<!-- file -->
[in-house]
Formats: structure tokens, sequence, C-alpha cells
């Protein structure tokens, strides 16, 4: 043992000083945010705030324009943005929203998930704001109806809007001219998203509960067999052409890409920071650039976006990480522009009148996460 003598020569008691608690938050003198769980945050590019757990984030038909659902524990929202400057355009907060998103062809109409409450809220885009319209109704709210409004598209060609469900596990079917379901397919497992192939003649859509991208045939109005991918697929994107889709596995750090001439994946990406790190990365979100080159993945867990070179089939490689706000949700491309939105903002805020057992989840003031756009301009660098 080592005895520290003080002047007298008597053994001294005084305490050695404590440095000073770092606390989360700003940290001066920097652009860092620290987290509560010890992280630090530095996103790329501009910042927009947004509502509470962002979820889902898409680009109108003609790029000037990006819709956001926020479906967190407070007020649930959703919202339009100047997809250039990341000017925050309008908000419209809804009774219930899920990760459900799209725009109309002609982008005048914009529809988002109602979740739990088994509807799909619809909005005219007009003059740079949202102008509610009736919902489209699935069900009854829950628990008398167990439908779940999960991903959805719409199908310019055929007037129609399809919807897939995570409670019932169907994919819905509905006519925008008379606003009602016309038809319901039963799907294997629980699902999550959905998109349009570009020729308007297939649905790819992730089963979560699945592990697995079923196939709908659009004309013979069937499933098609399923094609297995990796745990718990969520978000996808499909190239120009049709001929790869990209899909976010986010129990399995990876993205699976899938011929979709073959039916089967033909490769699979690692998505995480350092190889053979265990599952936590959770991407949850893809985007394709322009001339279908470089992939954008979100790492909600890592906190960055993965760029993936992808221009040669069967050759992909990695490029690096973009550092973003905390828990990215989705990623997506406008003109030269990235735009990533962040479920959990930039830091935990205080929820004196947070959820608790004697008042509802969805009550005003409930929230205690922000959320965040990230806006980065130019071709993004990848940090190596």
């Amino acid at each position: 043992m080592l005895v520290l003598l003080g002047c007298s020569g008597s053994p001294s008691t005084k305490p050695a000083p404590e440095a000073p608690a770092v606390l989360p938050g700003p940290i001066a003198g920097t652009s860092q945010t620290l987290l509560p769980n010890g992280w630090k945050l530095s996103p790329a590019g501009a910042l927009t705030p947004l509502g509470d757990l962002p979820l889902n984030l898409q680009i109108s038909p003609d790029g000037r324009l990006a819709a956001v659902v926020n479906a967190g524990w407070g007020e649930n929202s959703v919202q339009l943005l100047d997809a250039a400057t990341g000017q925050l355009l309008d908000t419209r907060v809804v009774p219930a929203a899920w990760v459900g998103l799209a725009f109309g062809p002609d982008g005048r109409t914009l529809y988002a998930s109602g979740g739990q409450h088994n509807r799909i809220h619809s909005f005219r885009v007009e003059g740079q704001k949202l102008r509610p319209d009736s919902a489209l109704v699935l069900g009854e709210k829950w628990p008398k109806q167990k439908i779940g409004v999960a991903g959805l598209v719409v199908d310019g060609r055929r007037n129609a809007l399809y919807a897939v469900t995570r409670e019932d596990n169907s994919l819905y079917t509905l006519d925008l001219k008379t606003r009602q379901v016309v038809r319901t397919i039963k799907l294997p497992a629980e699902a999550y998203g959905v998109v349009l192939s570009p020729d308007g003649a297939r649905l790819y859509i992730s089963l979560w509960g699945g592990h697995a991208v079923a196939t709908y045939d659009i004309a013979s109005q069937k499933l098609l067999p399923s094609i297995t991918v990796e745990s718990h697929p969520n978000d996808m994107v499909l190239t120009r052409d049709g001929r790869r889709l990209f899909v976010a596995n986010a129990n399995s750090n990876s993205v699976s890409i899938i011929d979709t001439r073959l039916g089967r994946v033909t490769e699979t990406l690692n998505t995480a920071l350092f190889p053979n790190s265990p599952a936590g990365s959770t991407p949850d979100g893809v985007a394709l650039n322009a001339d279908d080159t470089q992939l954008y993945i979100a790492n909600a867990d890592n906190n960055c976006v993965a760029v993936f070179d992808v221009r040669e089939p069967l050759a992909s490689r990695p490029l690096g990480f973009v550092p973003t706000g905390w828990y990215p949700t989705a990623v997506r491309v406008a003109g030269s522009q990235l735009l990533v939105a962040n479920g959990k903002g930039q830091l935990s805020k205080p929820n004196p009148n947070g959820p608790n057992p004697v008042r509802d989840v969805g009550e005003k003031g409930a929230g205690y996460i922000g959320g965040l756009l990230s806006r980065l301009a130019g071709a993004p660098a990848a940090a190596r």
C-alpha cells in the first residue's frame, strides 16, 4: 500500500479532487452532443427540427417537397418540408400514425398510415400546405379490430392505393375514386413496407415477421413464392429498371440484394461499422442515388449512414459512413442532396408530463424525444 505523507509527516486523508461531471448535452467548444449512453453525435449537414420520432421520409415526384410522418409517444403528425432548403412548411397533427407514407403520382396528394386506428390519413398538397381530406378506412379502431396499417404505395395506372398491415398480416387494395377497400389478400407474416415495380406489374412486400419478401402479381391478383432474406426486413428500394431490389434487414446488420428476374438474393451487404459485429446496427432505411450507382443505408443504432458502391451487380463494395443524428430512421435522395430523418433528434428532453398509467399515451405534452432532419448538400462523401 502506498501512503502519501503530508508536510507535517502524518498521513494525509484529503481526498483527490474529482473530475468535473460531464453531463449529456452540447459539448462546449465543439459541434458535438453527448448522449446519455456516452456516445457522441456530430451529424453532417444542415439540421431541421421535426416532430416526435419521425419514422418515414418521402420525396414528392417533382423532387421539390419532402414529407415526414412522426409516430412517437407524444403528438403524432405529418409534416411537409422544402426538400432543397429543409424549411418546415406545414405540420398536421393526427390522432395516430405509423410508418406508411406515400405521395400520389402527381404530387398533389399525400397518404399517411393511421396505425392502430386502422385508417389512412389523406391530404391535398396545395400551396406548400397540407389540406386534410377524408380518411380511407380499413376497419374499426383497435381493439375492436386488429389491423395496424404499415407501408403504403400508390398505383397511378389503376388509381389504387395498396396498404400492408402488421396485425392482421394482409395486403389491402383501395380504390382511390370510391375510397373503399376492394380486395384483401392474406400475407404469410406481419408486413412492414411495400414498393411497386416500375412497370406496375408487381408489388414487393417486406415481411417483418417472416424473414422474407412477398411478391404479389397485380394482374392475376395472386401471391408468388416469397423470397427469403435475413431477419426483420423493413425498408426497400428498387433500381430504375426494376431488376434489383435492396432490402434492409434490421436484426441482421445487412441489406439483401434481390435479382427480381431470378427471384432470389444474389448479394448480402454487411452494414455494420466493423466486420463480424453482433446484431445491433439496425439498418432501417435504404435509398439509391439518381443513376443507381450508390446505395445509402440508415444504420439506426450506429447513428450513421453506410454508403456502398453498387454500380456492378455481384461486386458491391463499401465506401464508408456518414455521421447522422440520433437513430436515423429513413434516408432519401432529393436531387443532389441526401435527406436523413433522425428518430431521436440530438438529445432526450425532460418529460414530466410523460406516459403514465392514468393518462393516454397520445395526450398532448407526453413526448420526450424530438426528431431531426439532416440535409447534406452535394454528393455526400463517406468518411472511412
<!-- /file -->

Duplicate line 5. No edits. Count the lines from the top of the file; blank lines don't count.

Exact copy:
C-alpha cells in the first residue's frame, strides 16, 4: 500500500479532487452532443427540427417537397418540408400514425398510415400546405379490430392505393375514386413496407415477421413464392429498371440484394461499422442515388449512414459512413442532396408530463424525444 505523507509527516486523508461531471448535452467548444449512453453525435449537414420520432421520409415526384410522418409517444403528425432548403412548411397533427407514407403520382396528394386506428390519413398538397381530406378506412379502431396499417404505395395506372398491415398480416387494395377497400389478400407474416415495380406489374412486400419478401402479381391478383432474406426486413428500394431490389434487414446488420428476374438474393451487404459485429446496427432505411450507382443505408443504432458502391451487380463494395443524428430512421435522395430523418433528434428532453398509467399515451405534452432532419448538400462523401 502506498501512503502519501503530508508536510507535517502524518498521513494525509484529503481526498483527490474529482473530475468535473460531464453531463449529456452540447459539448462546449465543439459541434458535438453527448448522449446519455456516452456516445457522441456530430451529424453532417444542415439540421431541421421535426416532430416526435419521425419514422418515414418521402420525396414528392417533382423532387421539390419532402414529407415526414412522426409516430412517437407524444403528438403524432405529418409534416411537409422544402426538400432543397429543409424549411418546415406545414405540420398536421393526427390522432395516430405509423410508418406508411406515400405521395400520389402527381404530387398533389399525400397518404399517411393511421396505425392502430386502422385508417389512412389523406391530404391535398396545395400551396406548400397540407389540406386534410377524408380518411380511407380499413376497419374499426383497435381493439375492436386488429389491423395496424404499415407501408403504403400508390398505383397511378389503376388509381389504387395498396396498404400492408402488421396485425392482421394482409395486403389491402383501395380504390382511390370510391375510397373503399376492394380486395384483401392474406400475407404469410406481419408486413412492414411495400414498393411497386416500375412497370406496375408487381408489388414487393417486406415481411417483418417472416424473414422474407412477398411478391404479389397485380394482374392475376395472386401471391408468388416469397423470397427469403435475413431477419426483420423493413425498408426497400428498387433500381430504375426494376431488376434489383435492396432490402434492409434490421436484426441482421445487412441489406439483401434481390435479382427480381431470378427471384432470389444474389448479394448480402454487411452494414455494420466493423466486420463480424453482433446484431445491433439496425439498418432501417435504404435509398439509391439518381443513376443507381450508390446505395445509402440508415444504420439506426450506429447513428450513421453506410454508403456502398453498387454500380456492378455481384461486386458491391463499401465506401464508408456518414455521421447522422440520433437513430436515423429513413434516408432519401432529393436531387443532389441526401435527406436523413433522425428518430431521436440530438438529445432526450425532460418529460414530466410523460406516459403514465392514468393518462393516454397520445395526450398532448407526453413526448420526450424530438426528431431531426439532416440535409447534406452535394454528393455526400463517406468518411472511412